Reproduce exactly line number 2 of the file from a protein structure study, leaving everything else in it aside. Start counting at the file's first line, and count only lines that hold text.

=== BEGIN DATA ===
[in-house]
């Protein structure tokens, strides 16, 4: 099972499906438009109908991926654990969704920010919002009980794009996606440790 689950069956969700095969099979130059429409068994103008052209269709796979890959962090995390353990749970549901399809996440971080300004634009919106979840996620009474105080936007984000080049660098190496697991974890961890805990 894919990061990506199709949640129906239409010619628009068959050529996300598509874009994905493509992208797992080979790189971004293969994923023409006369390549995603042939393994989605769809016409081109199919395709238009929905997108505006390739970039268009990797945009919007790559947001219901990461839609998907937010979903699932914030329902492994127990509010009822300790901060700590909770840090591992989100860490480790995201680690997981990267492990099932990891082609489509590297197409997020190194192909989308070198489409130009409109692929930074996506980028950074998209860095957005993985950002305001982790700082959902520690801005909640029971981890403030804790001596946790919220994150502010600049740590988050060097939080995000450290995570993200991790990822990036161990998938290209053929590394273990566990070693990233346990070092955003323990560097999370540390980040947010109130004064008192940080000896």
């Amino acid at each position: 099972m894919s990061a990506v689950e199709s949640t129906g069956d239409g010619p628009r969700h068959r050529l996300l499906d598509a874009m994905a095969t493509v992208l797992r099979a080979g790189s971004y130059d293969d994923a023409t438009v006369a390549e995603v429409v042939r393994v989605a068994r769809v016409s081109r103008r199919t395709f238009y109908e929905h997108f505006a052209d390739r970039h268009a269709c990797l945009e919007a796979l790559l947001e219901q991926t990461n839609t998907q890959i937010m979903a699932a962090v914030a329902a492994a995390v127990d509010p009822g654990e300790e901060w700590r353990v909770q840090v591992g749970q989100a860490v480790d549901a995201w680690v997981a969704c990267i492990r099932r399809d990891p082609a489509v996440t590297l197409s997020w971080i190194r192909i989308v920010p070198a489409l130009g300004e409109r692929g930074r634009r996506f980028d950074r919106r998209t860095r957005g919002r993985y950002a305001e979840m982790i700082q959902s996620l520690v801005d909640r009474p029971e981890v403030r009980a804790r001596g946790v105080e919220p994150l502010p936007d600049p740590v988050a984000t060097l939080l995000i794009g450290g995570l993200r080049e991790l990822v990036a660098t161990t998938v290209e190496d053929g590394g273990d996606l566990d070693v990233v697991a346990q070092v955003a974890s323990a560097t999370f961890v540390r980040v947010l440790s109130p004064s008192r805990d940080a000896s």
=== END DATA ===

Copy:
């Protein structure tokens, strides 16, 4: 099972499906438009109908991926654990969704920010919002009980794009996606440790 689950069956969700095969099979130059429409068994103008052209269709796979890959962090995390353990749970549901399809996440971080300004634009919106979840996620009474105080936007984000080049660098190496697991974890961890805990 894919990061990506199709949640129906239409010619628009068959050529996300598509874009994905493509992208797992080979790189971004293969994923023409006369390549995603042939393994989605769809016409081109199919395709238009929905997108505006390739970039268009990797945009919007790559947001219901990461839609998907937010979903699932914030329902492994127990509010009822300790901060700590909770840090591992989100860490480790995201680690997981990267492990099932990891082609489509590297197409997020190194192909989308070198489409130009409109692929930074996506980028950074998209860095957005993985950002305001982790700082959902520690801005909640029971981890403030804790001596946790919220994150502010600049740590988050060097939080995000450290995570993200991790990822990036161990998938290209053929590394273990566990070693990233346990070092955003323990560097999370540390980040947010109130004064008192940080000896």